Makes 1 cake with 12 slices. Bakes in 45 minutes, but you'll a couple extra hours to prep and assemble.

What you need:

  • 200g butter
  • 200g white chocolate
  • 150g light soft brown sugar
  • 1 tablespoon golden syrup
  • 1 teaspoon vanilla bean paste
  • 150mL warm milk
  • 2 eggs
  • 150g plain flour
  • 150g self-raising flour
  • 1 teaspoon salt
First do this:
  1. Preheat oven to 150˚C fan forced (170˚C normal) and line your cake tin with baking paper. I used a 20cm springform tin.
  2. Place butter, white chocolate, sugar, golden syrup and vanilla in a pan. Pour over the warmed milk, and melt everything over a gentle heat. Keep stirring to make sure nothing gets stuck to the bottom of the pan and burns. Once it is all melted and smooth, take off the heat and allow to cool to room temperature.
  3. When the mixture is cooled, add one egg to the mixture, beating really well, then add the next, beating well again.
  4. In a large bowl, sift in the flours and salt. Create a well in the middle of the dry ingredients, and pour in some of your wet mixture. Using a whisk, stir the wet mixture in a small circle, bringing in flour a little at a time. Keep adding the wet mixture into the well a little at a time, to ensure easy lumpless mixing, until it is all combined.
  5. Pour the cake batter into your prepared tin and bake for 45 minutes. Aim for just undercooked, so take the cake out of the oven when you still have a few moist crumbs on your cake tester. 
  6. Let the cake sit in the tin for 15 minutes, before turning it out to cool on a wire rack.
Then you need to make some caramel, for the spikes, the caramel sauce and the buttercream. So grab:
  • 200g sugar (any type - granulated or caster, brown or white - shouldn't matter)
  • 12 round milk caramels, hazelnuts, anything of that size/shape (maltesers?) to act as foundations for the caramel spikes
  • 150mL heavy cream (but you may use 100-200mL)
  • sea salt to taste
  • 100g butter, softened to room temperature
  • 200g icing sugar
Then you can do this:
  1. Bring the heavy cream out to sit on the kitchen counter. This is allow it to come closer to warm temperature while you melt the sugar.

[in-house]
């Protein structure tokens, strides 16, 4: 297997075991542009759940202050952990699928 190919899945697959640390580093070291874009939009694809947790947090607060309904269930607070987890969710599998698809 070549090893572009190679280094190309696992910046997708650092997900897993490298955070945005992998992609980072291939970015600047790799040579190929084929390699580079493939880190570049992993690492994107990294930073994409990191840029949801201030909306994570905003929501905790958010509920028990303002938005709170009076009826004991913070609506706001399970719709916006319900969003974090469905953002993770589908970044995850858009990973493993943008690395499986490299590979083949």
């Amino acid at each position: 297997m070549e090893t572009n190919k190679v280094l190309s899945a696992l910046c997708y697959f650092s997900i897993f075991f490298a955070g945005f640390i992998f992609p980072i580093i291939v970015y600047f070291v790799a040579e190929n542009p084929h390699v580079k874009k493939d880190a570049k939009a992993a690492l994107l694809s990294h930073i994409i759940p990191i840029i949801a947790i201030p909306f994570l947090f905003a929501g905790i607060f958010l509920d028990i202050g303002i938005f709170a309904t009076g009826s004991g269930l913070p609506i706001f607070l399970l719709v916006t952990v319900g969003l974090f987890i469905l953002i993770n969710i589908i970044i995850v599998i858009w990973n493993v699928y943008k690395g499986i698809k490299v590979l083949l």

2. Dump all the sugar into a tallish pan (for safety reasons!) and gently swirl it around so it forms a even layer. Start on a very low heat for 2-3 minutes, then up the heat to low for another 2-3 minutes, then up to medium low. The point of this is to slowly bring the pan up to a medium low heat, so there aren't any hot spots on the bottom of the pan. Don't touch the sugar at all, and wait for it to melt. This can take 10 minutes or so. When you start to see it liquefying, still don't touch the sugar! At a low heat, the sugar won't burn quickly, so you can leave it to work itself, as fiddling can cause recrystallisation. When the entire bottom layer has liquefied, then you can softly swirl the pan to allow the top layer to contact heat. Or, with as few strokes as possible, use a wooden spoon to pour the liquid sugar over the unmelted sugar.
  3. While waiting for this, stick some skewers or toothpicks into your round spike foundations. 
  4. When all the sugar is melted into liquid, stir constantly until it turns amber brown. Stirring now is important to prevent burning.
  5. Once the colour is darkened (but before burnt!) take it off the heat. Time to make the caramel spikes: With your thing-on-a-stick, hold the empty end and carefully dip and swirl the round end into the caramel so it gets coated. Lift gently out of the caramel, and let the drips cool mid-air. I find gently blowing onto the caramel stream can help. Once set, you can rest it down and do the next one. If the caramel gets too hard at any point, just return it to a very low heat to rewarm, but not to carry on cooking.
  6. When you're finished with the caramel spikes, we can then make the caramel sauce: Make sure the caramel is nice and runny, put the pan on a very low heat if necessary, then remove from heat and pour half the heavy cream. Beware of spluttering of the caramel, so take extra precautions! Keep stirring all the way throughout. Stir, stir, stir! If any of the caramel lumps up, try stirring for a few minutes to see if it melts back down, otherwise return to a low heat and stir over that. Depending on how thick it looks, keep adding more to thin it out. I used 150mL in total, but it will depend on personal preference. Then add some sea salt to taste. The caramel sauce is done, just let it cool now!
  7. Finally, we can whip up the buttercream: With the butter softened at room temperature, beat it (preferably with a machine) for a few minutes to get it nice and soft and fluffy.
  8. Sift in the icing sugar a bit at a time (add too much and the icing sugar will puff back up into your face!) and beating it all in.
  9. Drizzle in the cooled caramel sauce (make sure it is cooled!) and then beat to mix. It should be beaten to a light consistency that holds its shape. If needed, milk or heavy cream can be added to lighten it up.
With all this done, you can then assemble it together:
  1. Cut your cooled cake in half horizontally. If it's a bit domed on top, just flip it upside down to get a flat surface and make full use of your cake.
  2. Spread over a layer of caramel sauce onto the top of each half. This works best when the caramel is still a little bit warm, and if you spread it onto the cut surface, because then the cake will absorb some of that sauce.
  3. Spread a layer of buttercream over the bottom half (when the caramel sauce is cooled) and then place the top half on and frost the sides and the top of the cake as well.
  4. Stand the spikes into the middle of the cake, round end down, or however else you wish!

1 comment:

  1. Great article with beautiful pics this is very rare combination, this is my goodness that I found it on google, brilliant idea you have shared thank you so much